Take your careful child into the bathroom with you, and allow them to explore while you’re using it. Explain to your detailed kid what each piece of equipment is, and how it works, before you use it. Talk about how you know when it’s time for you to go. Don’t hold back in explaining how it feels, what you do to get ready to go, and what you do afterward with the all-important flush and hand washing. If you’re a dad, uncle, grandfather or other male caregiver working with a little boy, it is best to do the play-by-play while sitting down. Standing to pee is an advanced skill better left for later in the potty training.
As you begin potty training, make sure to dress your child in comfortable clothes that are easy to get on and off. This will help your child get to the potty in time when they’re ready, especially if they happen to be running to the potty last minute. Save the overalls, tights, ball gowns or neoprene wetsuits for another era.
- “I put my pee and poop in the toilet. After I go, I wipe myself with toilet paper to keep myself clean.”
- “This is how to flush the toilet. I push this handle down. When I flush the toilet, the bowl fills with water and takes everything I put into the toilet away to a special place. See how it swirls around and then goes down? Next time you can help me flush. And every time you come to the potty you get to flush your own. That’s how everyone goes potty.”
Look for books that explain the potty process with lots of pictures, and keep them handy for your cautious child to analyze. They like to review the all the details. The more they understands the potty routine, the more confident they’ll be following it. Verbally label each component of the bathroom and tell your child what it’s for. This develops your child’s vocabulary, and gives him the words to communicate effectively with you about the potty process. Use “Build a Bathroom” puzzle cards as part of the Pull-Ups Potty Training Program.
After you’ve identified the parts of the bathroom, have a conversation with your methodical child that helps them process all the new information, and share with you what they’ve learned. Ask them what he’d like to learn more about. Next, have them teach someone else, like another parent, a friend or another adult, all about the features of the bathroom. Make them the expert, and your detailed child will act like one.
Use Potty Time Sequencing Picture Cards“What do we do first? Next?” Put the cards together to create a step-by-step pottying process.
If you have a small potty chair, invite your child to sit alongside you and do what you’re doing. This will help your cautious kid to feel like they are part of the process and “doing it right!” Help her talk through the steps, but be gentle and remember not to pressure her too much.
When you’re in the bathroom with your cautious child, don’t rush to flush. Your child may want to analyze your output. Welcome him to do so and talk about attributes such as color, size, volume and smell. Detail oriented children sometimes get hung up on the idea of ‘messes,’ and this will help your kid learn that pee and poop are natural parts of life.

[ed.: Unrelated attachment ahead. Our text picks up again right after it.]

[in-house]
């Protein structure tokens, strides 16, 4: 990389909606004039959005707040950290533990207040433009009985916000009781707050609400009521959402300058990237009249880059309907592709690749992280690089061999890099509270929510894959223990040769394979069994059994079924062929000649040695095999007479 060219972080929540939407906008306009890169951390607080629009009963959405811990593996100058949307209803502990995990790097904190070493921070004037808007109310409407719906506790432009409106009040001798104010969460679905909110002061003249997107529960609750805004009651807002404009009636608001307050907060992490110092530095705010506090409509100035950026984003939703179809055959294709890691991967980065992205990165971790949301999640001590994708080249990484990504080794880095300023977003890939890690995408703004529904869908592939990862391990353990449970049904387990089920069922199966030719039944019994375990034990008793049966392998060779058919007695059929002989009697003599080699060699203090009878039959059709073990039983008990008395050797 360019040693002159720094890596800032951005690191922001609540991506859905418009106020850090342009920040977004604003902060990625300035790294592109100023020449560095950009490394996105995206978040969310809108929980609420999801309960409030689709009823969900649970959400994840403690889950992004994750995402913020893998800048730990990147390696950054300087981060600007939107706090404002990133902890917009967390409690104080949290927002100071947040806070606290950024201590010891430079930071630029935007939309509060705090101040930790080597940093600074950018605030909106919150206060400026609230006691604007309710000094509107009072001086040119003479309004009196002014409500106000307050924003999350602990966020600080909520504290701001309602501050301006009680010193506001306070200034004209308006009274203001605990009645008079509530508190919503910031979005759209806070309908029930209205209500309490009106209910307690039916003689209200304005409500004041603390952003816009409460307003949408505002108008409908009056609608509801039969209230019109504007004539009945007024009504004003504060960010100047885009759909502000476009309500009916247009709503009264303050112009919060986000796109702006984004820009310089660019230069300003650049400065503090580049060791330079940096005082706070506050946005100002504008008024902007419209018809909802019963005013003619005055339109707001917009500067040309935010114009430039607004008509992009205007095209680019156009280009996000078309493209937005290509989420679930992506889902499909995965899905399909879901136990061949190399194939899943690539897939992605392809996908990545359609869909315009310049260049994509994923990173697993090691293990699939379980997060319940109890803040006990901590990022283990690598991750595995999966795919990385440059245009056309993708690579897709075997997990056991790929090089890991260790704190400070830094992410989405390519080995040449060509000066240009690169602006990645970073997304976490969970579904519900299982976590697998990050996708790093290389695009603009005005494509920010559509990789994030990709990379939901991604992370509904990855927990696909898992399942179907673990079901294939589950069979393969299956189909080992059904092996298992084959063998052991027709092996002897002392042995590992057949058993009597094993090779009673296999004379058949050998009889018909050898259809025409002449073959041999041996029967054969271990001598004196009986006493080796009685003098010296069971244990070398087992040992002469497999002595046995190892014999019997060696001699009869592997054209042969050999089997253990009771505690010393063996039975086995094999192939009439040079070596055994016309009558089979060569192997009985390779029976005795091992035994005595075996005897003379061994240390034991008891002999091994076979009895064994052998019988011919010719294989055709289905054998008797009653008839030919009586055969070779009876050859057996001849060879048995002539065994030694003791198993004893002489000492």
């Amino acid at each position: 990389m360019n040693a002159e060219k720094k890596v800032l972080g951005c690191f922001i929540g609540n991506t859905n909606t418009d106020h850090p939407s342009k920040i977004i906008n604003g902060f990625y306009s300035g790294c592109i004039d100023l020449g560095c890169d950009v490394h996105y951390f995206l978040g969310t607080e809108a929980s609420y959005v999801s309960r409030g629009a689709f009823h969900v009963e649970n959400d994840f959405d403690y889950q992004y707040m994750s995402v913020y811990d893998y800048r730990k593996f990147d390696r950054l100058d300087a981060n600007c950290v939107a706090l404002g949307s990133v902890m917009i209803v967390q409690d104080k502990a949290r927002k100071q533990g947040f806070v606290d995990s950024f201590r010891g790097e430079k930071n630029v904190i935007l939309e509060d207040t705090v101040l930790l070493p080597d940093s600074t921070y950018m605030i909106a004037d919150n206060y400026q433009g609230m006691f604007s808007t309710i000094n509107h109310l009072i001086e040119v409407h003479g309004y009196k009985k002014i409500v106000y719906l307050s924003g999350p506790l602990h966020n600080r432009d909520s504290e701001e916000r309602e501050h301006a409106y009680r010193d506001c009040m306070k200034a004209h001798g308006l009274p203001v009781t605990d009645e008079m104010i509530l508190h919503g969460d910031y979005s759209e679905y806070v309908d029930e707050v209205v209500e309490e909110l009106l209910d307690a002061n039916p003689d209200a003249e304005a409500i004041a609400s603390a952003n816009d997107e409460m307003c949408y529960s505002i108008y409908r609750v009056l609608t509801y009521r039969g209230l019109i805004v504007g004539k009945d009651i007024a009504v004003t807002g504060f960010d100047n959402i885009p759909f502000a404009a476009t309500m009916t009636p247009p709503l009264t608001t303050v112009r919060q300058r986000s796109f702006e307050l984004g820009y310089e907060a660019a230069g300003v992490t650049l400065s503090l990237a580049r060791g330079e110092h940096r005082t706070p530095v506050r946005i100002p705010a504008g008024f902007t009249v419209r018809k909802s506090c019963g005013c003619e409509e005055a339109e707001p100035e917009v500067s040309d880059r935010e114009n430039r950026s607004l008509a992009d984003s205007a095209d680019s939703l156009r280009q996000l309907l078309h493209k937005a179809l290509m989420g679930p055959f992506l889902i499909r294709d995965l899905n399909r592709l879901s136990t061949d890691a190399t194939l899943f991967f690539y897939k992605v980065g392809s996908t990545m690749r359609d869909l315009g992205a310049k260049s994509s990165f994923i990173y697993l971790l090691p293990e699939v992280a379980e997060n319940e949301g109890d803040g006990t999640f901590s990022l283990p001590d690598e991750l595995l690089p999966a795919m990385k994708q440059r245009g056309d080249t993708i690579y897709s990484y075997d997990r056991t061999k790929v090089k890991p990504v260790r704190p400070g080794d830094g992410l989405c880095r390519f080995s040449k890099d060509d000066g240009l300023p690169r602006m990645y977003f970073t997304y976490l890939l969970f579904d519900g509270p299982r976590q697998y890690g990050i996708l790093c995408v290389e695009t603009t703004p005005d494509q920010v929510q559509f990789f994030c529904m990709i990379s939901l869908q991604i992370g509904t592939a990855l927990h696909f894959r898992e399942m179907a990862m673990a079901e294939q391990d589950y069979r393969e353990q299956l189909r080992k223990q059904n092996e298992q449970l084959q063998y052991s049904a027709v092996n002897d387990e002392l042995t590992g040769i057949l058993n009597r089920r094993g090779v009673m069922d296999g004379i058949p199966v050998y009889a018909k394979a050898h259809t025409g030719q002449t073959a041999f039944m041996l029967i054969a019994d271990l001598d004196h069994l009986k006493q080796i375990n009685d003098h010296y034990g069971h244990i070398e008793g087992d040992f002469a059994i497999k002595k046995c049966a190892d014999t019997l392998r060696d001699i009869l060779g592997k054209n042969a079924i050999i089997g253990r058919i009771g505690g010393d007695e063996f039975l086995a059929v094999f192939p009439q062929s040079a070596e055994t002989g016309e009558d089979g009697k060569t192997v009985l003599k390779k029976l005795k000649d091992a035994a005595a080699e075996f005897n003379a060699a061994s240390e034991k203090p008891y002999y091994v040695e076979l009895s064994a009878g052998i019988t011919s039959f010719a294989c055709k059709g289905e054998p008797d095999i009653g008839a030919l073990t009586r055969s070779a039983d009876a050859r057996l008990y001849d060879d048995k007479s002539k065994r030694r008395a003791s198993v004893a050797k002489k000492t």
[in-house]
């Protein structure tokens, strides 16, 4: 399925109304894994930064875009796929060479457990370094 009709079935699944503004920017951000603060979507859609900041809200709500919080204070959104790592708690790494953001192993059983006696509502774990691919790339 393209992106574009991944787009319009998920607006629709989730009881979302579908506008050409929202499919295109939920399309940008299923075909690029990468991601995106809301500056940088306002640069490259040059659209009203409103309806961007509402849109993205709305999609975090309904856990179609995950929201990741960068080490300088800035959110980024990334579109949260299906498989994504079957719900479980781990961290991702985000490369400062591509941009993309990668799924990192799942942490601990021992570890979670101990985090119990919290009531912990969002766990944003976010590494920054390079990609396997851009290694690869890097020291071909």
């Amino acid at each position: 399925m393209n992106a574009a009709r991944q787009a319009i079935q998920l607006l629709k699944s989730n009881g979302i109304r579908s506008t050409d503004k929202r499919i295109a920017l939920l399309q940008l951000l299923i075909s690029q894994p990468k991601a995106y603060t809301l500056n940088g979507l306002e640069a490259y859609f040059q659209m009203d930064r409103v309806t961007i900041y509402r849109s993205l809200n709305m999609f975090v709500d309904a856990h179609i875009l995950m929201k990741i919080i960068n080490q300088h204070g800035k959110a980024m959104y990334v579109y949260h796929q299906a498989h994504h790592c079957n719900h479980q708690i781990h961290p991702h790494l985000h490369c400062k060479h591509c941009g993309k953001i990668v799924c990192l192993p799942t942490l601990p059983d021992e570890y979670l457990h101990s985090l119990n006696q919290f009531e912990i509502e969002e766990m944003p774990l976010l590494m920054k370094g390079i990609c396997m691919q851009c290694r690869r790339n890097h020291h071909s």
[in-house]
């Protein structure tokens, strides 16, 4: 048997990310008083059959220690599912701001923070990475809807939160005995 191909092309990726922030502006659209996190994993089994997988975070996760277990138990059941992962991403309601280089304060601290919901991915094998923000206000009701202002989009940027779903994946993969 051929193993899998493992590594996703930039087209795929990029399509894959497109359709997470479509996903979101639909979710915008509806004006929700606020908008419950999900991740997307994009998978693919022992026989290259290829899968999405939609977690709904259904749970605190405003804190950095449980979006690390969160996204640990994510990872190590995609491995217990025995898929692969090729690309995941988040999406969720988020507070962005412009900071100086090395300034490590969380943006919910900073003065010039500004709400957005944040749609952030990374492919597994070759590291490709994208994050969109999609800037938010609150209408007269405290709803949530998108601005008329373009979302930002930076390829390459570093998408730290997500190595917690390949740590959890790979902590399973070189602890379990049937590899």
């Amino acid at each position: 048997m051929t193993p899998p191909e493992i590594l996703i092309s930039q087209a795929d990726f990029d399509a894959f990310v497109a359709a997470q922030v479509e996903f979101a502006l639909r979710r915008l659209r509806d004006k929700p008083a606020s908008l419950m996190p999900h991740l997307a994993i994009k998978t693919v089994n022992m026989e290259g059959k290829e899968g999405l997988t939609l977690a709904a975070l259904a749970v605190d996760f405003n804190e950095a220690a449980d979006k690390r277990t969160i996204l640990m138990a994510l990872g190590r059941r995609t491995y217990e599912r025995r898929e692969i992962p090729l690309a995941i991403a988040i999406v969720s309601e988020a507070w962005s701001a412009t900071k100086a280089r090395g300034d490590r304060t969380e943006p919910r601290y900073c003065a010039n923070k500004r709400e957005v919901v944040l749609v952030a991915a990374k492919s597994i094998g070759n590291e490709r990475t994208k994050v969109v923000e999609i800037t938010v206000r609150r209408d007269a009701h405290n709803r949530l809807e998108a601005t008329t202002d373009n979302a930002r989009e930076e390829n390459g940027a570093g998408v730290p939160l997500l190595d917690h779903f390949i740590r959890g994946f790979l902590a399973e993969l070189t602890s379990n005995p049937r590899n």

Create an interactive experience for your careful child. Point at something in the bathroom and ask, “What’s this? What do we do with it?” Your child’s responsiveness will depend on how verbal they are at this point in her development. Answer the questions together, modeling the language you want to see them use, and take this opportunity to connect with your child. Potty training is a great way to build the relationship with your process-oriented kid; it shows them that they can depend on you in helping make sense of the world, with all its crazy parts and pieces.
“Part of using the potty is knowing how your body feels when you have to go. I know I have to go to the bathroom when my tummy feels tight and heavy. I have to squeeze my tummy from the inside to keep the pee or poop from coming out until I get to the toilet. Do you ever feel your pee or poop coming? It helps to put a hand on your tummy to check. How does it feel in there? Once I sit down on the potty, I can stop holding my tummy tight and let it all go. Ahhhh. This helps my pee or poop come right out into the toilet! When you think you have to go, tell me so I can help you try, too. You're doing great so far. It’s so cool that you’re learning all this Big Kid stuff.”
The Bottom Line (Pardon the Pun)
Cautious children want to be in control of their bodies, and we as parents want that for them, too. The best way to encourage this is by following their lead and providing guidance and a steady, patient approach along the way. Detail-oriented kids sometimes expect too much of themselves, so help them to be flexible and to appreciate their successes. Enjoy the journey as you help your child develop into a much more complex little person who now has some control over his body, mind, and emotions.
- How to Get Started Potty Training Your Cautious Child >
- Introducing Pull-Ups® Training Pants to Your Cautious Child >
- Helping Your Cautious Child Know When to Go to the Bathroom >
- Transitioning Your Cautious Child to Big Kid Underwear >
- Potty Training Your Cautious Child Away from Home >
- Nighttime Potty Training with Your Cautious Child >
- Potty Training Games to Play With Cautious Child >